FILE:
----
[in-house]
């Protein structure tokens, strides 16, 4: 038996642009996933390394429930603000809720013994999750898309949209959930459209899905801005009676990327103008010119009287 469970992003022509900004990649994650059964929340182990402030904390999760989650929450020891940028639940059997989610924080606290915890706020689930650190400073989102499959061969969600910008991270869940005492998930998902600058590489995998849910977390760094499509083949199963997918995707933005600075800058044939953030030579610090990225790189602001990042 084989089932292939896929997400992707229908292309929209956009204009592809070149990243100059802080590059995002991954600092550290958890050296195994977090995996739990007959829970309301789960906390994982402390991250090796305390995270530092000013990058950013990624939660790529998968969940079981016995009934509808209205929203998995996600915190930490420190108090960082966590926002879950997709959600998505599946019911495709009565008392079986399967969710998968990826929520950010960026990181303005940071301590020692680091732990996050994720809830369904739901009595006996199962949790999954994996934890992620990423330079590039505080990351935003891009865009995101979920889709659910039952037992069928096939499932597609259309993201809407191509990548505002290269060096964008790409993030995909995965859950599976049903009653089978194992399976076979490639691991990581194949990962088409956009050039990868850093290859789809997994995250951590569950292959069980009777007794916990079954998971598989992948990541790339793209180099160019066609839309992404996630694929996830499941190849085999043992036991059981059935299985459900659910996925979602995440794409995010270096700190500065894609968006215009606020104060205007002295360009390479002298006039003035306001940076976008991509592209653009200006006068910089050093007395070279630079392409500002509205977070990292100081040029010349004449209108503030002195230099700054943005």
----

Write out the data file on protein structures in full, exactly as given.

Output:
[in-house]
């Protein structure tokens, strides 16, 4: 038996642009996933390394429930603000809720013994999750898309949209959930459209899905801005009676990327103008010119009287 469970992003022509900004990649994650059964929340182990402030904390999760989650929450020891940028639940059997989610924080606290915890706020689930650190400073989102499959061969969600910008991270869940005492998930998902600058590489995998849910977390760094499509083949199963997918995707933005600075800058044939953030030579610090990225790189602001990042 084989089932292939896929997400992707229908292309929209956009204009592809070149990243100059802080590059995002991954600092550290958890050296195994977090995996739990007959829970309301789960906390994982402390991250090796305390995270530092000013990058950013990624939660790529998968969940079981016995009934509808209205929203998995996600915190930490420190108090960082966590926002879950997709959600998505599946019911495709009565008392079986399967969710998968990826929520950010960026990181303005940071301590020692680091732990996050994720809830369904739901009595006996199962949790999954994996934890992620990423330079590039505080990351935003891009865009995101979920889709659910039952037992069928096939499932597609259309993201809407191509990548505002290269060096964008790409993030995909995965859950599976049903009653089978194992399976076979490639691991990581194949990962088409956009050039990868850093290859789809997994995250951590569950292959069980009777007794916990079954998971598989992948990541790339793209180099160019066609839309992404996630694929996830499941190849085999043992036991059981059935299985459900659910996925979602995440794409995010270096700190500065894609968006215009606020104060205007002295360009390479002298006039003035306001940076976008991509592209653009200006006068910089050093007395070279630079392409500002509205977070990292100081040029010349004449209108503030002195230099700054943005």